Interests and goals are factored in through the motivation for choosing one or another initiative. On one side are philanthropic alternatives (1) and, on the other extreme, one finds maximization of economic gain without consideration for socio-economic detriment (3). Different motivations will always exist and change over time. Motivations aside, the key is to consider that any business activity will impact society and the environment; but without economic sustenance, wellbeing cannot increase.
Throughout the 20th century we have made a detrimental separation between these two realms: businesses have focused on generating EV, and nonprofit and public organizations have been dedicated to creating SEV. Only in the past few decades have we returned to consider the synergies between the social, environmental, and economic realms. If our social wellbeing and the environment have suffered from the ravages of market forces, why not turn the tables and direct these same forces towards the service of society and the environment?
When we use markets at the service of society and the environment, the discussions about goals and motivations lose relevance. If EV and SEV are created simultaneously, we need not know what is the underlying motivation behind this feat, nor is it necessary to engrave a triple bottom line in the organization’s statutes. The color of the cat does not matter as long as it hunts mice.
At any point in time, leaders of organizations may ask themselves how to increase EV and SEV. Nowadays, there is increasing evidence about the synergies between these types of values. For a company that has only considered the generation of EV, a first step is to explore how to create SV through its operations. Down the line, the question of how to integrate SV into the business strategy may be addressed. Multinationals, for example, address “bottom of the pyramid” markets and benefit from them as they seek to satisfy the needs of groups of people who have been ignored or excluded by business.
Let’s return to the challenge for those who attempt to increase the positive impact of large companies. It is relatively easy to begin by revising how a product or service may generate SEV. A second option is to explore the company’s value chain. Another step is to examine its value network: can SEV be created with suppliers and distribution allies? A fourth option is to support a social cause (e.g., campaigns for nutrition, environmental conservation, or anti-corruption), particularly around an issue close to the business core. In any of these four paths it is possible to generate SEV while generating EV.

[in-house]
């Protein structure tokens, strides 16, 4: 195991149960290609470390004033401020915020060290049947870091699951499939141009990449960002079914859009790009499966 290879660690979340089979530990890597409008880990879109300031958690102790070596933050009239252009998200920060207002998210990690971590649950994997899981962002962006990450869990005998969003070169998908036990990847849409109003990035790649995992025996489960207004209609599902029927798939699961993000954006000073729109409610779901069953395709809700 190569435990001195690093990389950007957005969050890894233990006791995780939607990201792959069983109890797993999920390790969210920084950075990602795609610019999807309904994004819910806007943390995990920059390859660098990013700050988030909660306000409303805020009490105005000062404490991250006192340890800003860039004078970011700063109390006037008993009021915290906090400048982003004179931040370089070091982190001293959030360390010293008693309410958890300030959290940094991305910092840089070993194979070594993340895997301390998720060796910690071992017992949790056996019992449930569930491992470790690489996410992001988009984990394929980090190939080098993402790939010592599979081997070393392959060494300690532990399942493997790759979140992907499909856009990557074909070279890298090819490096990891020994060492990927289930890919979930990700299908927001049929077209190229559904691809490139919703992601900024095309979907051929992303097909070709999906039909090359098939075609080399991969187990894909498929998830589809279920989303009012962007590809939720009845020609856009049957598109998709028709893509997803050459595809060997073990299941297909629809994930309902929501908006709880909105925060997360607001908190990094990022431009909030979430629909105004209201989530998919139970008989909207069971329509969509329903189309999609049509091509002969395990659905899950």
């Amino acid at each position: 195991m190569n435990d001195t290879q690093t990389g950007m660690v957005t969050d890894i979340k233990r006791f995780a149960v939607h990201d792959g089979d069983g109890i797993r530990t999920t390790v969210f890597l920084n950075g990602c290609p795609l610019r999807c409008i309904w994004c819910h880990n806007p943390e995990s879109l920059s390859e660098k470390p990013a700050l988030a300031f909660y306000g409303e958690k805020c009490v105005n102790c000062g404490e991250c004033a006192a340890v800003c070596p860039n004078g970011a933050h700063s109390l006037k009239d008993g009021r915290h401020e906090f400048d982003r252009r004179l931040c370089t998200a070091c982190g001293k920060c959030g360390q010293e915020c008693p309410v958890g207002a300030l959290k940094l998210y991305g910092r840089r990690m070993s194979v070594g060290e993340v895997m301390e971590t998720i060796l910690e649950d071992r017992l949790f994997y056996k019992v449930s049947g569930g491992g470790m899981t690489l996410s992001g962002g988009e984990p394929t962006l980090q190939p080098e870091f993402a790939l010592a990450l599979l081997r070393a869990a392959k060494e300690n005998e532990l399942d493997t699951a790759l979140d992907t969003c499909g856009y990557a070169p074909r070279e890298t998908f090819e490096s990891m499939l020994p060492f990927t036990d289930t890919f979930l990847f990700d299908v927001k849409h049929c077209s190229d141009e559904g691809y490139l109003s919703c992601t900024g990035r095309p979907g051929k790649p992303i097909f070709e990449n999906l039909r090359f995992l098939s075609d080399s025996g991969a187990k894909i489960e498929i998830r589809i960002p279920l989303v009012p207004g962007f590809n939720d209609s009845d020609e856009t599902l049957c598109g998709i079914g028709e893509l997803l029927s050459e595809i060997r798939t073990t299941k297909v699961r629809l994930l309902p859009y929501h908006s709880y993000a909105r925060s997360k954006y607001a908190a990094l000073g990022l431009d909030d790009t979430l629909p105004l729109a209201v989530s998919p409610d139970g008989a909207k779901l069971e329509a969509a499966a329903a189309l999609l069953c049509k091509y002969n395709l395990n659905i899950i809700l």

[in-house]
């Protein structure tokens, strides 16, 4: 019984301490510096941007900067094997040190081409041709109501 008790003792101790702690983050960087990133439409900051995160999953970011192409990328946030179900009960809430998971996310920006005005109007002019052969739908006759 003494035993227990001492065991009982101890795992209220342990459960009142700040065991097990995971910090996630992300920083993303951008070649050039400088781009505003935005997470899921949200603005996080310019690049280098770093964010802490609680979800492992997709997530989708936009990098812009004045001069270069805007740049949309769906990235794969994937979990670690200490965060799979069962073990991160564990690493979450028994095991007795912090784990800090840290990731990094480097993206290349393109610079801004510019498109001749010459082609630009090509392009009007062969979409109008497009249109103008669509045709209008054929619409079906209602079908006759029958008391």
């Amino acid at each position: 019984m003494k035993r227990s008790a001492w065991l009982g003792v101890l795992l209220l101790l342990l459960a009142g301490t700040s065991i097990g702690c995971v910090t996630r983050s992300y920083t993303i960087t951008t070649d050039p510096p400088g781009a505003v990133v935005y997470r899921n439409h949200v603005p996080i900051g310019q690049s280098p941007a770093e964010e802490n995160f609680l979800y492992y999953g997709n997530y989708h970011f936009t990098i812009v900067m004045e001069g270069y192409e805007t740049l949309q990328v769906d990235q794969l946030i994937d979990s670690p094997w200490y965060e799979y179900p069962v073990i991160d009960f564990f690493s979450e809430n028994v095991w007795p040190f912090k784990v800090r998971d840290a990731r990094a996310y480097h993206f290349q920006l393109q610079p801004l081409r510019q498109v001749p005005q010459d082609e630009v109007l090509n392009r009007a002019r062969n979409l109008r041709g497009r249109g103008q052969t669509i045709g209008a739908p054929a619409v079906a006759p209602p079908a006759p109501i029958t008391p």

Ambitious proposals to take care of different stakeholders are useful. However, as a society we will achieve more by being conscious of and acting on the synergies between social value and economic value creation. Not only will we all benefit from this value, but people will also find new purpose in participating in our economies.
Dr. Roberto Gutiérrez
Roberto Gutiérrez, Ph.D. in Sociology from Johns Hopkins University, is an Associate Professor in the School of Management at the Universidad de los Andes (Bogotá, Colombia). For five years he chaired the Social Enterprise Knowledge Network (SEKN), a network of ten universities in the Americas and Spain. He has published articles about alliances, social enterprises, education and development in popular media and academic journals. Roberto has also worked as a consultant for the Ministry of the Family in Nicaragua, the National Department of Planning in Colombia, and different trade associations in Latin America. His work promotes cross-sector partnerships between private companies and nonprofit organizations.